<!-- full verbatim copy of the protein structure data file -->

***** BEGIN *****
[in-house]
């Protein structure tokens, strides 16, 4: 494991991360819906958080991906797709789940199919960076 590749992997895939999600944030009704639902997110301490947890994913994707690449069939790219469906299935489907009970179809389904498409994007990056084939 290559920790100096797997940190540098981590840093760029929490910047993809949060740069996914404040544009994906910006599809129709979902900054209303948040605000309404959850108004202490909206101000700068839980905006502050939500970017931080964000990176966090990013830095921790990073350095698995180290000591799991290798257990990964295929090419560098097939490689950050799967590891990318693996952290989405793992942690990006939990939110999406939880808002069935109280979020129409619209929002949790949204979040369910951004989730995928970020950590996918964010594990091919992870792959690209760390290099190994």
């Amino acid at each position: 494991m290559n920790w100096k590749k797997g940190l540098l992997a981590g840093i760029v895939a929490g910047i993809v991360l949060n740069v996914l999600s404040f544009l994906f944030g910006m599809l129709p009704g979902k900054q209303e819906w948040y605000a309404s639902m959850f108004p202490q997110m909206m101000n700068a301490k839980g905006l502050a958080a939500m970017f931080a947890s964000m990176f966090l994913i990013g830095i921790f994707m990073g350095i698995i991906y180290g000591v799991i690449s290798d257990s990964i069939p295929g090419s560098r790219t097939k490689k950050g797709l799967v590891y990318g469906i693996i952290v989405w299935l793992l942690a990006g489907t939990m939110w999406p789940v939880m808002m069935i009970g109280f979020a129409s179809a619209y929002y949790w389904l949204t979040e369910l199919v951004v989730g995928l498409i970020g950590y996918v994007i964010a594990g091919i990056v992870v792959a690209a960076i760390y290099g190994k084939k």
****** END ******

[in-house]
């Protein structure tokens, strides 16, 4: 494991991360819906958080991906797709789940199919960076 590749992997895939999600944030009704639902997110301490947890994913994707690449069939790219469906299935489907009970179809389904498409994007990056084939 290559920790100096797997940190540098981590840093760029929490910047993809949060740069996914404040544009994906910006599809129709979902900054209303948040605000309404959850108004202490909206101000700068839980905006502050939500970017931080964000990176966090990013830095921790990073350095698995180290000591799991290798257990990964295929090419560098097939490689950050799967590891990318693996952290989405793992942690990006939990939110999406939880808002069935109280979020129409619209929002949790949204979040369910951004989730995928970020950590996918964010594990091919992870792959690209760390290099190994």
């Amino acid at each position: 494991m290559n920790w100096k590749k797997g940190l540098l992997a981590g840093i760029v895939a929490g910047i993809v991360l949060n740069v996914l999600s404040f544009l994906f944030g910006m599809l129709p009704g979902k900054q209303e819906w948040y605000a309404s639902m959850f108004p202490q997110m909206m101000n700068a301490k839980g905006l502050a958080a939500m970017f931080a947890s964000m990176f966090l994913i990013g830095i921790f994707m990073g350095i698995i991906y180290g000591v799991i690449s290798d257990s990964i069939p295929g090419s560098r790219t097939k490689k950050g797709l799967v590891y990318g469906i693996i952290v989405w299935l793992l942690a990006g489907t939990m939110w999406p789940v939880m808002m069935i009970g109280f979020a129409s179809a619209y929002y949790w389904l949204t979040e369910l199919v951004v989730g995928l498409i970020g950590y996918v994007i964010a594990g091919i990056v992870v792959a690209a960076i760390y290099g190994k084939k």